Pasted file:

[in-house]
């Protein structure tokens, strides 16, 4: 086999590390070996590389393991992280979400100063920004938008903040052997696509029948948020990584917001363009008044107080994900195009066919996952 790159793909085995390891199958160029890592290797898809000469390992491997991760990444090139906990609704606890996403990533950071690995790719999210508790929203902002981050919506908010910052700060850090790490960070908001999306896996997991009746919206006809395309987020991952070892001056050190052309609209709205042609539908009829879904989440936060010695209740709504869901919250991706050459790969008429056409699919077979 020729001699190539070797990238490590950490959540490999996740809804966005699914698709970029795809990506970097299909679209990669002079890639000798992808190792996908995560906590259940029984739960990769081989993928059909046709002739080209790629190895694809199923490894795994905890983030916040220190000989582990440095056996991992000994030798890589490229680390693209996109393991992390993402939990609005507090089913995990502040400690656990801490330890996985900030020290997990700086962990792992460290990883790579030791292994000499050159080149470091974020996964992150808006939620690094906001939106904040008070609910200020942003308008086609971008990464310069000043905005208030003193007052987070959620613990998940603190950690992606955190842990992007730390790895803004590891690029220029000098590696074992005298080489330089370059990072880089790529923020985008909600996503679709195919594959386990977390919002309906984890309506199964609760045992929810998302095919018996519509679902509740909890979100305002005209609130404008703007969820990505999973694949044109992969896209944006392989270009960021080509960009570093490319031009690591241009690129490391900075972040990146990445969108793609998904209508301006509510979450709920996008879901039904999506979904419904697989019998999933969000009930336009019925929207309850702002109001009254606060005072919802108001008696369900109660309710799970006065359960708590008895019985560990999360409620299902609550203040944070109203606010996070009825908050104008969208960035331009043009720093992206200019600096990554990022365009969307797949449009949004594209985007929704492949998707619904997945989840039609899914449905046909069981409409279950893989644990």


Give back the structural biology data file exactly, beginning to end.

[in-house]
């Protein structure tokens, strides 16, 4: 086999590390070996590389393991992280979400100063920004938008903040052997696509029948948020990584917001363009008044107080994900195009066919996952 790159793909085995390891199958160029890592290797898809000469390992491997991760990444090139906990609704606890996403990533950071690995790719999210508790929203902002981050919506908010910052700060850090790490960070908001999306896996997991009746919206006809395309987020991952070892001056050190052309609209709205042609539908009829879904989440936060010695209740709504869901919250991706050459790969008429056409699919077979 020729001699190539070797990238490590950490959540490999996740809804966005699914698709970029795809990506970097299909679209990669002079890639000798992808190792996908995560906590259940029984739960990769081989993928059909046709002739080209790629190895694809199923490894795994905890983030916040220190000989582990440095056996991992000994030798890589490229680390693209996109393991992390993402939990609005507090089913995990502040400690656990801490330890996985900030020290997990700086962990792992460290990883790579030791292994000499050159080149470091974020996964992150808006939620690094906001939106904040008070609910200020942003308008086609971008990464310069000043905005208030003193007052987070959620613990998940603190950690992606955190842990992007730390790895803004590891690029220029000098590696074992005298080489330089370059990072880089790529923020985008909600996503679709195919594959386990977390919002309906984890309506199964609760045992929810998302095919018996519509679902509740909890979100305002005209609130404008703007969820990505999973694949044109992969896209944006392989270009960021080509960009570093490319031009690591241009690129490391900075972040990146990445969108793609998904209508301006509510979450709920996008879901039904999506979904419904697989019998999933969000009930336009019925929207309850702002109001009254606060005072919802108001008696369900109660309710799970006065359960708590008895019985560990999360409620299902609550203040944070109203606010996070009825908050104008969208960035331009043009720093992206200019600096990554990022365009969307797949449009949004594209985007929704492949998707619904997945989840039609899914449905046909069981409409279950893989644990």